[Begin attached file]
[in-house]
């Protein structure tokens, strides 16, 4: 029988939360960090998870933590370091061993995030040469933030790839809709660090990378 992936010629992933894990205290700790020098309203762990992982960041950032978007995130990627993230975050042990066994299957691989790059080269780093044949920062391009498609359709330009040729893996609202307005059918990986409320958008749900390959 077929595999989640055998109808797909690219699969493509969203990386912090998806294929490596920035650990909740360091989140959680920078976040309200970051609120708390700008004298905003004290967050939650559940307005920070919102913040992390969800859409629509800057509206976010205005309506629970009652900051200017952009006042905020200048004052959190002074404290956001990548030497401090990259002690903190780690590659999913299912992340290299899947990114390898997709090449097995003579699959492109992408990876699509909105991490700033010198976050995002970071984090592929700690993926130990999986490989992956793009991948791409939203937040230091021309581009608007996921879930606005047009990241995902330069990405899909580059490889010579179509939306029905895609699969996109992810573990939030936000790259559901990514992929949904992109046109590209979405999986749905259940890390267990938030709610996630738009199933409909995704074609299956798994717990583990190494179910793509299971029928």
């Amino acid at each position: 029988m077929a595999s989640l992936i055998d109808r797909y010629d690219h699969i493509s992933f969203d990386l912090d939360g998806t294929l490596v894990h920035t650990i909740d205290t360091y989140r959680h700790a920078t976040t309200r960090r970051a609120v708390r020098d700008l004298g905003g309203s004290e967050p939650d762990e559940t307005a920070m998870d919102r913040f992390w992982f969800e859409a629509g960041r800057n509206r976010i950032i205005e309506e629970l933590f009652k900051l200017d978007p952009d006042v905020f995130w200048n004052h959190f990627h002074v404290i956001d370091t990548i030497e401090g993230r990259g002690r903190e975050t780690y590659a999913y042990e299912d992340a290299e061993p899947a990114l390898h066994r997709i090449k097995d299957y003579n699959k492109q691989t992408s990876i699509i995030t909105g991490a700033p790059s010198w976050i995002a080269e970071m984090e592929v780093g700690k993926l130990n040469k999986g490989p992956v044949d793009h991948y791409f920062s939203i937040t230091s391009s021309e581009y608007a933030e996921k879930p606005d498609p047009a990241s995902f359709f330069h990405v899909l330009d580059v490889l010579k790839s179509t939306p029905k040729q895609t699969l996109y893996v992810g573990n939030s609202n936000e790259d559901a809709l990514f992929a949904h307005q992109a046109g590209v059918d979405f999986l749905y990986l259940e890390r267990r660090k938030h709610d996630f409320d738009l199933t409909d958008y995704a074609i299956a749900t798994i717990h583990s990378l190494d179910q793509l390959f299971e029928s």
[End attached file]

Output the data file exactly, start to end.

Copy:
[in-house]
């Protein structure tokens, strides 16, 4: 029988939360960090998870933590370091061993995030040469933030790839809709660090990378 992936010629992933894990205290700790020098309203762990992982960041950032978007995130990627993230975050042990066994299957691989790059080269780093044949920062391009498609359709330009040729893996609202307005059918990986409320958008749900390959 077929595999989640055998109808797909690219699969493509969203990386912090998806294929490596920035650990909740360091989140959680920078976040309200970051609120708390700008004298905003004290967050939650559940307005920070919102913040992390969800859409629509800057509206976010205005309506629970009652900051200017952009006042905020200048004052959190002074404290956001990548030497401090990259002690903190780690590659999913299912992340290299899947990114390898997709090449097995003579699959492109992408990876699509909105991490700033010198976050995002970071984090592929700690993926130990999986490989992956793009991948791409939203937040230091021309581009608007996921879930606005047009990241995902330069990405899909580059490889010579179509939306029905895609699969996109992810573990939030936000790259559901990514992929949904992109046109590209979405999986749905259940890390267990938030709610996630738009199933409909995704074609299956798994717990583990190494179910793509299971029928």
């Amino acid at each position: 029988m077929a595999s989640l992936i055998d109808r797909y010629d690219h699969i493509s992933f969203d990386l912090d939360g998806t294929l490596v894990h920035t650990i909740d205290t360091y989140r959680h700790a920078t976040t309200r960090r970051a609120v708390r020098d700008l004298g905003g309203s004290e967050p939650d762990e559940t307005a920070m998870d919102r913040f992390w992982f969800e859409a629509g960041r800057n509206r976010i950032i205005e309506e629970l933590f009652k900051l200017d978007p952009d006042v905020f995130w200048n004052h959190f990627h002074v404290i956001d370091t990548i030497e401090g993230r990259g002690r903190e975050t780690y590659a999913y042990e299912d992340a290299e061993p899947a990114l390898h066994r997709i090449k097995d299957y003579n699959k492109q691989t992408s990876i699509i995030t909105g991490a700033p790059s010198w976050i995002a080269e970071m984090e592929v780093g700690k993926l130990n040469k999986g490989p992956v044949d793009h991948y791409f920062s939203i937040t230091s391009s021309e581009y608007a933030e996921k879930p606005d498609p047009a990241s995902f359709f330069h990405v899909l330009d580059v490889l010579k790839s179509t939306p029905k040729q895609t699969l996109y893996v992810g573990n939030s609202n936000e790259d559901a809709l990514f992929a949904h307005q992109a046109g590209v059918d979405f999986l749905y990986l259940e890390r267990r660090k938030h709610d996630f409320d738009l199933t409909d958008y995704a074609i299956a749900t798994i717990h583990s990378l190494d179910q793509l390959f299971e029928s």